WINDSOR, Vt. — Last winter, the restaurant where Josh Martin and Nate Rose worked together was short staffed. The head chef had just been let go, and there were other gaps. Martin had just been promoted to head chef; Rose, a graduate of Essex Tech Center, looked over at his friend and asked, “Why are we running around like crazy for somebody else? Why not do it for ourselves?”
Martin related, “Later that night when we closed down he said, ‘Seriously. Do you want to find a spot and go into business with me? And I said, ‘Sure.’ Three days later he came into work and said, ‘Hey, we’ve got to go look at this place.’”
This place turned out to be 131 Main St. in Windsor. It seemed promising: there’s foot traffic, an elder living facility down the road, a hospital nearby that might provide some business.
There followed three months of renovation. “It was pretty much raw sheetrock and mud throughout most of it, we had to remud some of it,” said Martin. They repainted the walls scarlet and added black accents, a warm atmosphere for evening dining.
The menu is contemporary American Bistro: from beer battered cheese curds and chili cheese fries, to mac and cheese, portabella burgers, crispy skin duck and the Au Jus burger. They have their own smoker out back. Surprisingly for a restaurant named for a meat-cooking process, there are solid vegetarian options: Veggie stir fry, penne alfredo with broccoli and others.
“That was one of the things we discussed,” said Martin. “Because if a party of six is coming out and two are vegetarians, if you don’t have options you lose them.”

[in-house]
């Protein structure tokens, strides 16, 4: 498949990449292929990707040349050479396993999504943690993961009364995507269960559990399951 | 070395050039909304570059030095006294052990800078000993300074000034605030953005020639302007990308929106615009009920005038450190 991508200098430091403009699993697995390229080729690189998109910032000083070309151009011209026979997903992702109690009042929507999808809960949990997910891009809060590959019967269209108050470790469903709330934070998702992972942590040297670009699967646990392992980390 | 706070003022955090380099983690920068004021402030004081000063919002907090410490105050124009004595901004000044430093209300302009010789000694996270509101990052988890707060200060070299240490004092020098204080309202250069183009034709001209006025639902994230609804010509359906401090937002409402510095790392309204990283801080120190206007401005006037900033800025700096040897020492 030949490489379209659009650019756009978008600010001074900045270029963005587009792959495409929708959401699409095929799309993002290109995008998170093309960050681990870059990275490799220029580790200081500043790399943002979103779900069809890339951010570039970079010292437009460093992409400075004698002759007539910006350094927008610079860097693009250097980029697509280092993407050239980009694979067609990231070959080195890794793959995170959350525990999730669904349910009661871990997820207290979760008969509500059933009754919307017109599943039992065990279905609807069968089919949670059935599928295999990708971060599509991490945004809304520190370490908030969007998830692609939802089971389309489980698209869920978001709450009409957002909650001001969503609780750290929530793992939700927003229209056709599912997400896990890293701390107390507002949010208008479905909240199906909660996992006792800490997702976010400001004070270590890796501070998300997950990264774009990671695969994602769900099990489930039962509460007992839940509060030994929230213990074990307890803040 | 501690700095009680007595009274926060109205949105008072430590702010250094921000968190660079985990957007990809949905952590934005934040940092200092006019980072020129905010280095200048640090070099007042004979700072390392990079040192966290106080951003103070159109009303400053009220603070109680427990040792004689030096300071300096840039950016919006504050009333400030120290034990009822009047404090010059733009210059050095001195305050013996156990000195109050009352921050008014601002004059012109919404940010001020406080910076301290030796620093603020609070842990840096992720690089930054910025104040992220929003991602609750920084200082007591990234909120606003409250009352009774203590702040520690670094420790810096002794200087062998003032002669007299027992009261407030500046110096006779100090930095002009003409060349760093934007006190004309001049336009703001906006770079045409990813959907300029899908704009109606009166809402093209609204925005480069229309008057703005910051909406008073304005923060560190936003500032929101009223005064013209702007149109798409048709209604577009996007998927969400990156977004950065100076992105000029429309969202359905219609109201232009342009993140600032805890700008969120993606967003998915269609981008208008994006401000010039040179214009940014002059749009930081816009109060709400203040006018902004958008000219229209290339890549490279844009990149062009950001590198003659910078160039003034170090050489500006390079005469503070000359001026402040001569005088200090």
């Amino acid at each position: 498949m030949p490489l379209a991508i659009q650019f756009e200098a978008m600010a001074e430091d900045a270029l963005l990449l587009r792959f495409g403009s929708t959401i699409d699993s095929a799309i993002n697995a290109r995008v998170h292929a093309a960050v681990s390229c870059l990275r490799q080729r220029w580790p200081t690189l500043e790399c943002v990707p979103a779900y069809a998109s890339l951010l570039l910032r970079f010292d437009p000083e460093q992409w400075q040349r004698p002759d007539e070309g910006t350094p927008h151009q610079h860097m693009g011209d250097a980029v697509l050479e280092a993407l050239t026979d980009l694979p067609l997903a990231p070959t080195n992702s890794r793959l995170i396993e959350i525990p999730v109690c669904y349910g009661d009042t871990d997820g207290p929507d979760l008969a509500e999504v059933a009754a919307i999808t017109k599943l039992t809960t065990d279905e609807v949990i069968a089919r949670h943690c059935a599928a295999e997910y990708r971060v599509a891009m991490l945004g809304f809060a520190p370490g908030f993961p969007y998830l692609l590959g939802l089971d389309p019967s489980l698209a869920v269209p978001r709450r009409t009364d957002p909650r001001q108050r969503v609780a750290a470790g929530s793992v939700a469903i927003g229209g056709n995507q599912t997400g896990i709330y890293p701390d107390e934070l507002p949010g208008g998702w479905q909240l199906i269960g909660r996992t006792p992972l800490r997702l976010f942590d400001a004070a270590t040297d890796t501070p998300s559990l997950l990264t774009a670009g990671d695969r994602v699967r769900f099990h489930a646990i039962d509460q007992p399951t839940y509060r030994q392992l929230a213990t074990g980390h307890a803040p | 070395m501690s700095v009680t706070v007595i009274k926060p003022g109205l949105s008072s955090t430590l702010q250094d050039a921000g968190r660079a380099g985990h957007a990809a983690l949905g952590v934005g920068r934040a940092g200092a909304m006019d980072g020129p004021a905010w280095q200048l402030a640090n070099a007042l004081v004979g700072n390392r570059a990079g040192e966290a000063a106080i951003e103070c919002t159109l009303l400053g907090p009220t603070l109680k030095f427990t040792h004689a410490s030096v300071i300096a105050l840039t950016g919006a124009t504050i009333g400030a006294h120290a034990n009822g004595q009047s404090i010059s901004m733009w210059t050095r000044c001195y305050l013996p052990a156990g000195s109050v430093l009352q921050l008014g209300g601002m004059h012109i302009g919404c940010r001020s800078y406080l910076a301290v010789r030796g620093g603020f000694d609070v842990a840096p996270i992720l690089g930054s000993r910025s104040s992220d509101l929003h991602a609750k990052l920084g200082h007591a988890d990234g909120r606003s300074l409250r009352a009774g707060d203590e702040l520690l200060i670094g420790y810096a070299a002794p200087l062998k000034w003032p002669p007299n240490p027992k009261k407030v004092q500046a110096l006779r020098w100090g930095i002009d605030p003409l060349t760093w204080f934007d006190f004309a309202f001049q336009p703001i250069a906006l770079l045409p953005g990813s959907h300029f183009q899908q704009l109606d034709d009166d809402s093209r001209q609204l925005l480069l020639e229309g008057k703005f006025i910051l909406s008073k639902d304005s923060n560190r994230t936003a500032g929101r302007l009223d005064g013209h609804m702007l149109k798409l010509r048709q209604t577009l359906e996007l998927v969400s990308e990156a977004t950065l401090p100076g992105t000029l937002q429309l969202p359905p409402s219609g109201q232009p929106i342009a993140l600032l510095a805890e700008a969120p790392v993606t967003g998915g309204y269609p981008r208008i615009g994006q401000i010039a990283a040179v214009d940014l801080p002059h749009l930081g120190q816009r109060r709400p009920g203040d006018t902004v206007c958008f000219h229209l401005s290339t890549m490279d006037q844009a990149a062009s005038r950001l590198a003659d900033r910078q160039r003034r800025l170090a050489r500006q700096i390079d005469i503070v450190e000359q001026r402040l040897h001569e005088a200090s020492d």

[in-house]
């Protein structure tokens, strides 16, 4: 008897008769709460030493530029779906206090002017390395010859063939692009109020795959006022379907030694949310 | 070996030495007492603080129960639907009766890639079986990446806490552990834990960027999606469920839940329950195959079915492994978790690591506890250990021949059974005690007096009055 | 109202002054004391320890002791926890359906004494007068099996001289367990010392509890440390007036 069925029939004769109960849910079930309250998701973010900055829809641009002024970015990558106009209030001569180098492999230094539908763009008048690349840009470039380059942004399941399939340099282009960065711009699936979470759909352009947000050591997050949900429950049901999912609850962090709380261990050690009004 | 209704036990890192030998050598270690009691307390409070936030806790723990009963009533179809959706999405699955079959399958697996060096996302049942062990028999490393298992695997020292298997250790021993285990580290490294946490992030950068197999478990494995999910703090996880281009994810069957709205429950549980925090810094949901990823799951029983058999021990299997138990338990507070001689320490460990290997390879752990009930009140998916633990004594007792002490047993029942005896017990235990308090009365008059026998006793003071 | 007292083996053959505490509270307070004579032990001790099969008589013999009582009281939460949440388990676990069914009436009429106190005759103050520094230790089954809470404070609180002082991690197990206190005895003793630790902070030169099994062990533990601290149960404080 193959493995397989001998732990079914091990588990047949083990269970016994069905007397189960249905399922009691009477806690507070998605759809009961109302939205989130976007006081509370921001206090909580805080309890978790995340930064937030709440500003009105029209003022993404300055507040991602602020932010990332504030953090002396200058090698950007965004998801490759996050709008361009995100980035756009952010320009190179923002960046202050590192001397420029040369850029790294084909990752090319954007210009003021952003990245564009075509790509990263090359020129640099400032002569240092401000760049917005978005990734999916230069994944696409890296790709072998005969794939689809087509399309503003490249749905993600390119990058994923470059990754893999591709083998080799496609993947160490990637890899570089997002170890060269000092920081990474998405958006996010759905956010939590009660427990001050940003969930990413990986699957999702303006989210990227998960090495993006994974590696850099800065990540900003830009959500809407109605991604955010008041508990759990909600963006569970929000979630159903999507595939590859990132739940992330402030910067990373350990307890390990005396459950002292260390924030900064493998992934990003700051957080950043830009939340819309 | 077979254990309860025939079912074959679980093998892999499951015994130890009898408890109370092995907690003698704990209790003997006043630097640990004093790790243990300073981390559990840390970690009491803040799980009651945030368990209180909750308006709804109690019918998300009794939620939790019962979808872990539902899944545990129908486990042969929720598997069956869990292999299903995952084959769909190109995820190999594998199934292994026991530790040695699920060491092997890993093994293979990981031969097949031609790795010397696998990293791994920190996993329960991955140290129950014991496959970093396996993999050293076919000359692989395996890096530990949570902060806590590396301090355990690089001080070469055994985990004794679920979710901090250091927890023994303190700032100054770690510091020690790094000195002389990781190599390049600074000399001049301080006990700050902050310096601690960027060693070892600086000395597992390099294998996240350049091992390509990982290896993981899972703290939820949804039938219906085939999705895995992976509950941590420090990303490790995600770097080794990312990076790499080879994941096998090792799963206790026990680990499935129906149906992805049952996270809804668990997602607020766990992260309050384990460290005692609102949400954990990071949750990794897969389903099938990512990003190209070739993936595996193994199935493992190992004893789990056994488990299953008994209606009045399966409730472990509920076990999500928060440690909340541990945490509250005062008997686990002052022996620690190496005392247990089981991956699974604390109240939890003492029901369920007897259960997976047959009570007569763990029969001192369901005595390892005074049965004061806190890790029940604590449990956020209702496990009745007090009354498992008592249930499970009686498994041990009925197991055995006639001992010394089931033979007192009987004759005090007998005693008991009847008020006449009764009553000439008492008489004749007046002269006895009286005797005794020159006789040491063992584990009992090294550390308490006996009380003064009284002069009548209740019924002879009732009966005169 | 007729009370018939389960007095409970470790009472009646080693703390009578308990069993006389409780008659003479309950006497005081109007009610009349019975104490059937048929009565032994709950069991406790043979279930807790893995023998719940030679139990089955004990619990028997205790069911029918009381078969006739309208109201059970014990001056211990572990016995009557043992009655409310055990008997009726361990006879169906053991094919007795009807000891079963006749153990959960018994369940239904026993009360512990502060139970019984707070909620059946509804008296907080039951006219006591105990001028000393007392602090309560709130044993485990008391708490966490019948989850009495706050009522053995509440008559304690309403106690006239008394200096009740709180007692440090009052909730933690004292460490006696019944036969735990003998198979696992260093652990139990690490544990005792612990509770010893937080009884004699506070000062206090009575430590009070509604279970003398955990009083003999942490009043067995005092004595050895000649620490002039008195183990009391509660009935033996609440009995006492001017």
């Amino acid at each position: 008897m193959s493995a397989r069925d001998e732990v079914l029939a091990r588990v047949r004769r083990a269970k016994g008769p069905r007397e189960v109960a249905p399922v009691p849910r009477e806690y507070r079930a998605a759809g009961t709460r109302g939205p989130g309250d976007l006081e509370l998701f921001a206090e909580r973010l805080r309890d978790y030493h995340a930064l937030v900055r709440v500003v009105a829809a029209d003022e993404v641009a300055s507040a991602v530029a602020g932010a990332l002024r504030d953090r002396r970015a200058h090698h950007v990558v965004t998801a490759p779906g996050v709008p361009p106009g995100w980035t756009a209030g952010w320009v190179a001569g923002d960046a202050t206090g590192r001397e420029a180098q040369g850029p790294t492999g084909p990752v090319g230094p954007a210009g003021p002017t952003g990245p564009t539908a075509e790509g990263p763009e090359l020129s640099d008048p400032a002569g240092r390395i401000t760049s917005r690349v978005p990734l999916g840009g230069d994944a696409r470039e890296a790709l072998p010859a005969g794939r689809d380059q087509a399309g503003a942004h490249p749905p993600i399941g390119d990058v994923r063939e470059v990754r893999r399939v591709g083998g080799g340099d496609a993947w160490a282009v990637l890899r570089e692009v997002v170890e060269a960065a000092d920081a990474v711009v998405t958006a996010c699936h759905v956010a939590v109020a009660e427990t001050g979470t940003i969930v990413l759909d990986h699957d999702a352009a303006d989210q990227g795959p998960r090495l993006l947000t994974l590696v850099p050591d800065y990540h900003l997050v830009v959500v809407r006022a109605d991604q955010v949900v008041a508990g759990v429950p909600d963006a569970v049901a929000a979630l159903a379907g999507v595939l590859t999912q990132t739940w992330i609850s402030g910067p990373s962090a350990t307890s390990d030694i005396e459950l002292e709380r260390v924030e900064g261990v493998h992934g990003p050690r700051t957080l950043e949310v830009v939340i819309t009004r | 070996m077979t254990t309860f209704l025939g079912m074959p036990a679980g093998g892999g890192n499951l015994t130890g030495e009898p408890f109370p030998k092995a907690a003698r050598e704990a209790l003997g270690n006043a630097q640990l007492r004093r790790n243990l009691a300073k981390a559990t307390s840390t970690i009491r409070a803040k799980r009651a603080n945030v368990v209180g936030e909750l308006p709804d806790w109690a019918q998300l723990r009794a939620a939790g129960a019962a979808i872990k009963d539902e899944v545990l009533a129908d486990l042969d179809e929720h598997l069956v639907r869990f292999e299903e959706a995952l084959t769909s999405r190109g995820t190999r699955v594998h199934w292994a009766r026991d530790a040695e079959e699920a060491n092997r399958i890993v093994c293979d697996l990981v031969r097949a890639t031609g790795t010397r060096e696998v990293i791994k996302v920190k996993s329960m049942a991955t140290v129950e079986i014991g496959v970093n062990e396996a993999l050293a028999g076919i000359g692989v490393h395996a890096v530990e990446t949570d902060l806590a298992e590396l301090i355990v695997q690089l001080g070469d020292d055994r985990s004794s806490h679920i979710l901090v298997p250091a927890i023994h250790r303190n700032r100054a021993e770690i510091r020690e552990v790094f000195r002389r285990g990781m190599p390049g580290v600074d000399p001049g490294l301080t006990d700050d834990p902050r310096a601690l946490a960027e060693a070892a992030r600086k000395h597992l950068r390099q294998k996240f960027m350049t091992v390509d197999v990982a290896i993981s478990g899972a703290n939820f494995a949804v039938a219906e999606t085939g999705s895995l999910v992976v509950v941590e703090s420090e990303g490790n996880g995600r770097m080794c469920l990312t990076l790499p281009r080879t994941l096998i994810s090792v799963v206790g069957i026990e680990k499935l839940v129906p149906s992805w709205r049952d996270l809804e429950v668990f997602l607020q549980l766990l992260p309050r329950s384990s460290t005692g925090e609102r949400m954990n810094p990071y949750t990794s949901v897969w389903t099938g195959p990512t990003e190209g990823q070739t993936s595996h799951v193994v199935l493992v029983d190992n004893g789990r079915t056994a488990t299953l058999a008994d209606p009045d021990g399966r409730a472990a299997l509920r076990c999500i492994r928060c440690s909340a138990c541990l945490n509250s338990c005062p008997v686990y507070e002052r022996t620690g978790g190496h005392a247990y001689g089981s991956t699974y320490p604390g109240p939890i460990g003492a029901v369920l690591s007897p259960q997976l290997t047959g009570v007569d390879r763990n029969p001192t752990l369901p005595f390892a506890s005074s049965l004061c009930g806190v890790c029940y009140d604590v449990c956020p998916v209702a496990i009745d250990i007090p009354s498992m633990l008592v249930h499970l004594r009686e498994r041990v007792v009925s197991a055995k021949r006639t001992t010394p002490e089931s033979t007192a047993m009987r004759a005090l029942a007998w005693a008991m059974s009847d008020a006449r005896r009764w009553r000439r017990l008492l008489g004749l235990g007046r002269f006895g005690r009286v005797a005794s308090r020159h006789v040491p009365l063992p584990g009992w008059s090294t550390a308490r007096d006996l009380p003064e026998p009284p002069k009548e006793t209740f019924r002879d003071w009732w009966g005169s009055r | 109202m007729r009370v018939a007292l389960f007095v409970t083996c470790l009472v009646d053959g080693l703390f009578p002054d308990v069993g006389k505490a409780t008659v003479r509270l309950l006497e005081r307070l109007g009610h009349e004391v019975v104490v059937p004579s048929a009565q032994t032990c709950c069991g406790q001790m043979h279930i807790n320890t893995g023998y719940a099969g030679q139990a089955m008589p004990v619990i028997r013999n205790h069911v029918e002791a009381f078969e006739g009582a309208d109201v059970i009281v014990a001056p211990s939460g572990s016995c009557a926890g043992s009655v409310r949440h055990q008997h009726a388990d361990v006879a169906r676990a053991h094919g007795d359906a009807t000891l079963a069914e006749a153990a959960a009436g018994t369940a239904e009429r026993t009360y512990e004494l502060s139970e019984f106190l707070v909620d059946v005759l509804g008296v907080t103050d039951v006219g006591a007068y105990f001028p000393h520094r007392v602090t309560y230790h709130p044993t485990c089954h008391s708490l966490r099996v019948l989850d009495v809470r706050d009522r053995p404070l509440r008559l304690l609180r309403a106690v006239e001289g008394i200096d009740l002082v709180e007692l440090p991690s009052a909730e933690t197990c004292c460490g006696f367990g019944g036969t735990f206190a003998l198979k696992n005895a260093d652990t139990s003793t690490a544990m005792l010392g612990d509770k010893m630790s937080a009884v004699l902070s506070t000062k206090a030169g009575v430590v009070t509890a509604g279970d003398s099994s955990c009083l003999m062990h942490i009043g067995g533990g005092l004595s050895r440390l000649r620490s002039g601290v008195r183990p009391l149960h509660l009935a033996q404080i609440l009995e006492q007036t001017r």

“Looking at the location we looked around the area and saw what was missing,” said Martin. “I have experience with smoking — we smoke all of our own meats. Not every meat, but everything that’s smoked.
“We knew we couldn’t just barbecue; that doesn’t appeal to everyone,” said Rose. “We made our menu in a way that caters to everyone’s needs.”
Martin and Rose work to get locally sourced, fresh products as much as they can, with Vermont raised beef and Vermont cheese. “Every aspect we can, we make in house,” said Rose. “We get our seafood from Black River, they go to Boston daily for the market.”
Au Jus has been open less than two weeks, but so far the big seller has been the Au Jus burger. Au jus is a cooking technique in which the chef saves the juices from a cut of meat and adds them back.
Since they started (and even before) Rose’s prediction has come true: they’re not running around like crazy for someone else, but they are still moving all the time. Until they get a read on when the customers prefer to come, they’re open seven days a week, and the two of them are working from 7 a.m. until 10:30 p.m. In the future they’ll think about taking time off, but for now “this is how it goes,” said Rose with a shrug.
While Rose has the professional training, Martin has been in restaurant work all his life. “I love to cook; I love to create things,” he said. “It’s nice to be able to touch somebody through food.”
The kitchen is partly open, so the two partners can see some of the diners while they’re working. “You always get the head nod—you know, when somebody takes the first bite, and they nod their head,” said Martin, nodding.
“If you get the head nod, you did something right,” he said.